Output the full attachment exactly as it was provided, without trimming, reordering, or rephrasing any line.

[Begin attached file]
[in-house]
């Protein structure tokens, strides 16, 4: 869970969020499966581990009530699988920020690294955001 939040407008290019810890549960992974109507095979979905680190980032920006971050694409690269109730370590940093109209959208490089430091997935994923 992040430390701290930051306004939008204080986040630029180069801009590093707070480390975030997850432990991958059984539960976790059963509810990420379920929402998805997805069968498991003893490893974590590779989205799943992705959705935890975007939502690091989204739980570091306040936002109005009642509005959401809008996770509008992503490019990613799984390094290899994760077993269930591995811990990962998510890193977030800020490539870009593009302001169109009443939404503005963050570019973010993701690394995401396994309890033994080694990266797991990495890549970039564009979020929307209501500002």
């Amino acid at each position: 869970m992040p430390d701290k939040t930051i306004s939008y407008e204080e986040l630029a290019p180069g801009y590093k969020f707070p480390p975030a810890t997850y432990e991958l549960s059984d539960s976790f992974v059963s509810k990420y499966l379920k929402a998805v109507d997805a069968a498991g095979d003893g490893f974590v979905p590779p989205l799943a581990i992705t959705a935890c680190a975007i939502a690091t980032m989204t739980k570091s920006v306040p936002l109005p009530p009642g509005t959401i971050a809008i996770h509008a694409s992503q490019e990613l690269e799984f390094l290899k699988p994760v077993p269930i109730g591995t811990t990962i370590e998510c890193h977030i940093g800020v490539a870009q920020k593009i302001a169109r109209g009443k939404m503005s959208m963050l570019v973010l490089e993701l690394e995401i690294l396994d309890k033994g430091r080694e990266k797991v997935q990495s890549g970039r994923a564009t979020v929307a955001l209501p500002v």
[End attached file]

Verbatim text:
[in-house]
């Protein structure tokens, strides 16, 4: 869970969020499966581990009530699988920020690294955001 939040407008290019810890549960992974109507095979979905680190980032920006971050694409690269109730370590940093109209959208490089430091997935994923 992040430390701290930051306004939008204080986040630029180069801009590093707070480390975030997850432990991958059984539960976790059963509810990420379920929402998805997805069968498991003893490893974590590779989205799943992705959705935890975007939502690091989204739980570091306040936002109005009642509005959401809008996770509008992503490019990613799984390094290899994760077993269930591995811990990962998510890193977030800020490539870009593009302001169109009443939404503005963050570019973010993701690394995401396994309890033994080694990266797991990495890549970039564009979020929307209501500002």
């Amino acid at each position: 869970m992040p430390d701290k939040t930051i306004s939008y407008e204080e986040l630029a290019p180069g801009y590093k969020f707070p480390p975030a810890t997850y432990e991958l549960s059984d539960s976790f992974v059963s509810k990420y499966l379920k929402a998805v109507d997805a069968a498991g095979d003893g490893f974590v979905p590779p989205l799943a581990i992705t959705a935890c680190a975007i939502a690091t980032m989204t739980k570091s920006v306040p936002l109005p009530p009642g509005t959401i971050a809008i996770h509008a694409s992503q490019e990613l690269e799984f390094l290899k699988p994760v077993p269930i109730g591995t811990t990962i370590e998510c890193h977030i940093g800020v490539a870009q920020k593009i302001a169109r109209g009443k939404m503005s959208m963050l570019v973010l490089e993701l690394e995401i690294l396994d309890k033994g430091r080694e990266k797991v997935q990495s890549g970039r994923a564009t979020v929307a955001l209501p500002v």